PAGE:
NFL owners are set to pass a regulation to give teams more flexibility to teams dealing with injuries.
NFL Network's Judy Battista reported Wednesday that at next week's Spring League Meeting, owners plan to vote on a proposal allowing a second player to come off injured reserve in a season. The proposal is likely to pass, per Battista.
The NFL began allowing teams to bring back one player from IR in 2012. Those players must sit out at least eight weeks. The first few seasons those players needed to be "designated for return" when placed on IR. In 2016, owners adjusted the rule, allowing teams to designate a returning player at the time they bring them back to the roster.
Adding an additional return designation should have plenty of support. Adding another returning player benefits team flexibility and pushes off difficult decisions on potentially shutting down injured players. It also provides hope to players injured in the offseason or early in the year that they will still have a chance to come back.
While the new return rule should get support from outside owner's room, the league will also vote to reduce regular-season overtime from 15 to 10 minutes, which has garnered much more criticism.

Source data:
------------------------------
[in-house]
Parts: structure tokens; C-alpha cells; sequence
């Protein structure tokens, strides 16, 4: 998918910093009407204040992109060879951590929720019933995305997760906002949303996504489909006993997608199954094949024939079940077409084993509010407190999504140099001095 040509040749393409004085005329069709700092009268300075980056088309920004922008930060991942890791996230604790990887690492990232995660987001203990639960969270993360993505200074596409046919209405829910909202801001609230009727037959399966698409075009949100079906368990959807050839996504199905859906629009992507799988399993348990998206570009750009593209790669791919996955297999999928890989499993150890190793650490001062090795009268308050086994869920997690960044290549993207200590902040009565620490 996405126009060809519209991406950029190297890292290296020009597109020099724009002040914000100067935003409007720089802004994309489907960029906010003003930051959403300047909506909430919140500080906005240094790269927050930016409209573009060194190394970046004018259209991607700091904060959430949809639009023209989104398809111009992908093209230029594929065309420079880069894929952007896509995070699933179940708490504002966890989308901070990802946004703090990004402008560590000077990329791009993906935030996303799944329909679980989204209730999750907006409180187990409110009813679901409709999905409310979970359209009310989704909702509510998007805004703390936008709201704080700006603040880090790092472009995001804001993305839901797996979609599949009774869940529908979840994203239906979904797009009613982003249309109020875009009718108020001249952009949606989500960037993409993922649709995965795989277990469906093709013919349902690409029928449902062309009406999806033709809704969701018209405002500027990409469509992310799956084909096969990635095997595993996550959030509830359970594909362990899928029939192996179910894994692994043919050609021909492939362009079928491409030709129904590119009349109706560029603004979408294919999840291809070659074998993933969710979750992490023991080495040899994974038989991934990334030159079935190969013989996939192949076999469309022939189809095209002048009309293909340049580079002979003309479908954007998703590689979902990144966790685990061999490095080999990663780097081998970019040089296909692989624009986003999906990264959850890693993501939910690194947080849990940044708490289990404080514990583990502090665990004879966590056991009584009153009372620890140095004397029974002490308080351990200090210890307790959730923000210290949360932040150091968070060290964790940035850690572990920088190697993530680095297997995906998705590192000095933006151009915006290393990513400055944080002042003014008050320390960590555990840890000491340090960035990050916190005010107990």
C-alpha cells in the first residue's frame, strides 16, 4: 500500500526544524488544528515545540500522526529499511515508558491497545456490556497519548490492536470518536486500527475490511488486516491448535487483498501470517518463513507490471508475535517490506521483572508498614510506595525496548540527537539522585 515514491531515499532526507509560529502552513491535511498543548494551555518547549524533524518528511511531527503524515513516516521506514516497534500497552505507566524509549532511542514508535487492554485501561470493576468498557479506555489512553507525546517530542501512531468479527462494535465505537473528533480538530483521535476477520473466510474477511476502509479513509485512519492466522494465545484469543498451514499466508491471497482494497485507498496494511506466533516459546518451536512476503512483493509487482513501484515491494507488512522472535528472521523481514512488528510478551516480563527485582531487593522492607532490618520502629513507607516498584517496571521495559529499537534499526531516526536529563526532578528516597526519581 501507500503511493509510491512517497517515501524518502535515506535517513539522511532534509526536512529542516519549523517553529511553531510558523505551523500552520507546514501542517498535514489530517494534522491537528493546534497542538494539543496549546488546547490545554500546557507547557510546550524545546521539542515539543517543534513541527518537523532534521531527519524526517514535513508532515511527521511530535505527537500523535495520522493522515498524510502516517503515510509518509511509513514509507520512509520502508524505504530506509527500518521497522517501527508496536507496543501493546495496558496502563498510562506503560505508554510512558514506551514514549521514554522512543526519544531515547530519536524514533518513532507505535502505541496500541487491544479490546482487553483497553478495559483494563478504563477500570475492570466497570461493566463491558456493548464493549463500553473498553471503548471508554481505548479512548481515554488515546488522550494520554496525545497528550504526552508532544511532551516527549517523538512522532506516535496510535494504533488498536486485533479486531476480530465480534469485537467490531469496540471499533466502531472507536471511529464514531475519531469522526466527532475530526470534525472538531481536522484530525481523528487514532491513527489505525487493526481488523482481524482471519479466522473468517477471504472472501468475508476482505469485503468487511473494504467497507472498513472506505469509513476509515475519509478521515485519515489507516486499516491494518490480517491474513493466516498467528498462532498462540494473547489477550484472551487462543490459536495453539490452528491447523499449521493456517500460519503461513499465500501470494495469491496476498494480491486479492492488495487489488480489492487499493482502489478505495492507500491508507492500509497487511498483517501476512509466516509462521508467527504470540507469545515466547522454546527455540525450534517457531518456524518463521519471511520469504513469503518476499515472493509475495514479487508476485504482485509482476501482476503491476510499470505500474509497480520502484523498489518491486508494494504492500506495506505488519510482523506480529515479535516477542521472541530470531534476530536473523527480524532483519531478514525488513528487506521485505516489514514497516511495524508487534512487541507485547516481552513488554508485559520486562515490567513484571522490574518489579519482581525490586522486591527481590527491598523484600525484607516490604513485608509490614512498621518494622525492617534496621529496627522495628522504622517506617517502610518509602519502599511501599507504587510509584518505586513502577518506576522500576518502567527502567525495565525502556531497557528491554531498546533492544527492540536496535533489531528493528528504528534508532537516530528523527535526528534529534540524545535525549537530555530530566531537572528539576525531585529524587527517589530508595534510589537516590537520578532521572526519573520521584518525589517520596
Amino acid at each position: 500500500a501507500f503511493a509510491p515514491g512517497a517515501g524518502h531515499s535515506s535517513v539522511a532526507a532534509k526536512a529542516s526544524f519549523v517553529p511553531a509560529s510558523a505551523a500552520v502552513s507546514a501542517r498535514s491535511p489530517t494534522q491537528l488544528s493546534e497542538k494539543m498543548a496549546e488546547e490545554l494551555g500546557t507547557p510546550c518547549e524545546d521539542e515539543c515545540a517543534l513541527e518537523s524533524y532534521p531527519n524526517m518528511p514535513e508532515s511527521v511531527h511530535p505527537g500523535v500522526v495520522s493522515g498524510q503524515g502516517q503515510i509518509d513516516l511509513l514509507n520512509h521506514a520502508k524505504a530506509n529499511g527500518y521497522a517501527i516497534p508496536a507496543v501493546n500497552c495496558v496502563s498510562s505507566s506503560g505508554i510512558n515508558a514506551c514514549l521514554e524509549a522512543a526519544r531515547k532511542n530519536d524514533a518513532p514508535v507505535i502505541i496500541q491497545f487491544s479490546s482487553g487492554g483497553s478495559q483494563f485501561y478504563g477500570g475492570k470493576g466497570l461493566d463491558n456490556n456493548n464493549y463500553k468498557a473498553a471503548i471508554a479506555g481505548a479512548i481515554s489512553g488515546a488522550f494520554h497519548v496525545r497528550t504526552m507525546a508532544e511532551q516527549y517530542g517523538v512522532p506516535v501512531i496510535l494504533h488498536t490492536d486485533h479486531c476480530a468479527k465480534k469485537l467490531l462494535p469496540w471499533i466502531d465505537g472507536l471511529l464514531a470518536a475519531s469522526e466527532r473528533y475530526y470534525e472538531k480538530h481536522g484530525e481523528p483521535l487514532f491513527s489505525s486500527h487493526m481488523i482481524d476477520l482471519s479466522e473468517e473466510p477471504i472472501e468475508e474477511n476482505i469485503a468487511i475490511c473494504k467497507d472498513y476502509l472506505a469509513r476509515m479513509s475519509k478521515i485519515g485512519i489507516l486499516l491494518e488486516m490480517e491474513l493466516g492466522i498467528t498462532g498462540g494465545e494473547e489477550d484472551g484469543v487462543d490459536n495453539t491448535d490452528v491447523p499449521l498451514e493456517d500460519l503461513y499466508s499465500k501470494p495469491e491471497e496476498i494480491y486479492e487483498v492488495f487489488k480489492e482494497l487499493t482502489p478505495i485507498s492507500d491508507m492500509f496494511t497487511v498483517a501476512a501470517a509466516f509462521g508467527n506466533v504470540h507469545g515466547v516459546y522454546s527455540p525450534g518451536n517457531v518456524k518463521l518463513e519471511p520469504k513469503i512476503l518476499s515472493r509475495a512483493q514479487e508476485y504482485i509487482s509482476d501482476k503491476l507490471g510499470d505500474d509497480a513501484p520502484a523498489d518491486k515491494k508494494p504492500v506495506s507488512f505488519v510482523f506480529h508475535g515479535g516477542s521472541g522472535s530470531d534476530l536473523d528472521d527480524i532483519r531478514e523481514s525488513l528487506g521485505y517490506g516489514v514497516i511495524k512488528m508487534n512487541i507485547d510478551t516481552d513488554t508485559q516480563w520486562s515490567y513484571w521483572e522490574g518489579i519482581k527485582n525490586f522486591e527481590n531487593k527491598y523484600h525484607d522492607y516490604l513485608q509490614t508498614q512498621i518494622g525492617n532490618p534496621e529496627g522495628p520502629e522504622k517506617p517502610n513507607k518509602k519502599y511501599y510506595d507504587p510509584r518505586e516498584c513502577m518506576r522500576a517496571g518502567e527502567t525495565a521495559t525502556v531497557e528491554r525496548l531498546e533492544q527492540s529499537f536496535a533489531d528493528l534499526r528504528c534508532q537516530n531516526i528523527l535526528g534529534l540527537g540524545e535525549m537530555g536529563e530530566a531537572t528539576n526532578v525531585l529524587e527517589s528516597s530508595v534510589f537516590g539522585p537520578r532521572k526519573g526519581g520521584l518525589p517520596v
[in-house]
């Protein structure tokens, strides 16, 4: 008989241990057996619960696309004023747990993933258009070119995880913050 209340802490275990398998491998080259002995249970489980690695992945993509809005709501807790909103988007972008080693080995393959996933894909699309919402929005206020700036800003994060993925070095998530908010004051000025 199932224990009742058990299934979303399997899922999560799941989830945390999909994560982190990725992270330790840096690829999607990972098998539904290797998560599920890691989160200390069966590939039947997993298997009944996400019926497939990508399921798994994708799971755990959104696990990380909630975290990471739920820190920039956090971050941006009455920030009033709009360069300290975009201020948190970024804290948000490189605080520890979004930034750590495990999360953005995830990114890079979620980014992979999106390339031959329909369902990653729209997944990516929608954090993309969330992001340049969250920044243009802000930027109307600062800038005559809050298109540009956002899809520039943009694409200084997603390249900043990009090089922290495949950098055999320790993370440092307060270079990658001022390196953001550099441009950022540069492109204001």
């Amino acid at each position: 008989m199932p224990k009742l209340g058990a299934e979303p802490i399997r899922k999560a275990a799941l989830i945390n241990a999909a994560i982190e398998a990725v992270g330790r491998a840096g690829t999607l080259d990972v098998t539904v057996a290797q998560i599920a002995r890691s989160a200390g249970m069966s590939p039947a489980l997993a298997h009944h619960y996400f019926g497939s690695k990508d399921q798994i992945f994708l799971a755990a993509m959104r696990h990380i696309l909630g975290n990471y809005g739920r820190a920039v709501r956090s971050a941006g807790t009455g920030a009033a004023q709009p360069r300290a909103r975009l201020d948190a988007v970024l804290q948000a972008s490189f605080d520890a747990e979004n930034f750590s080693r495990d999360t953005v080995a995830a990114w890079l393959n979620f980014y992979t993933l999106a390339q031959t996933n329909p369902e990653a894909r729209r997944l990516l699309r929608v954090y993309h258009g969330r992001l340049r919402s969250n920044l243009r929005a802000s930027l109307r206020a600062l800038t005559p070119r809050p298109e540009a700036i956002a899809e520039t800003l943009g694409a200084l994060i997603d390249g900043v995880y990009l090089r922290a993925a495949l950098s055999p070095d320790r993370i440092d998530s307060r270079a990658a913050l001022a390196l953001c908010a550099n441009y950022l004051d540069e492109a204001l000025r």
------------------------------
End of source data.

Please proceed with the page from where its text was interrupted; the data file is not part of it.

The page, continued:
Per Battista, owners are expected to approve the proposal that was previously tabled to condense overtime.
Slashing five minutes from the extra period comes with player safety in mind. When the idea was proposed in March, Battista reported the competition committee believed there was a "real disadvantage" for a team playing an entire 15-minute overtime period before having to turn around and play a Thursday night game the following week.
The concern for critics of the proposal is that it will lead to more ties. Per NFL Research, there have been 83 regular season overtime games in the last five season (since the league went away from sudden death), with 22 of them (26.5 percent) lasting 10-plus minutes.
The concerns led to the proposal being tabled. It appears that perhaps some of those anxieties have been calmed over the past several weeks.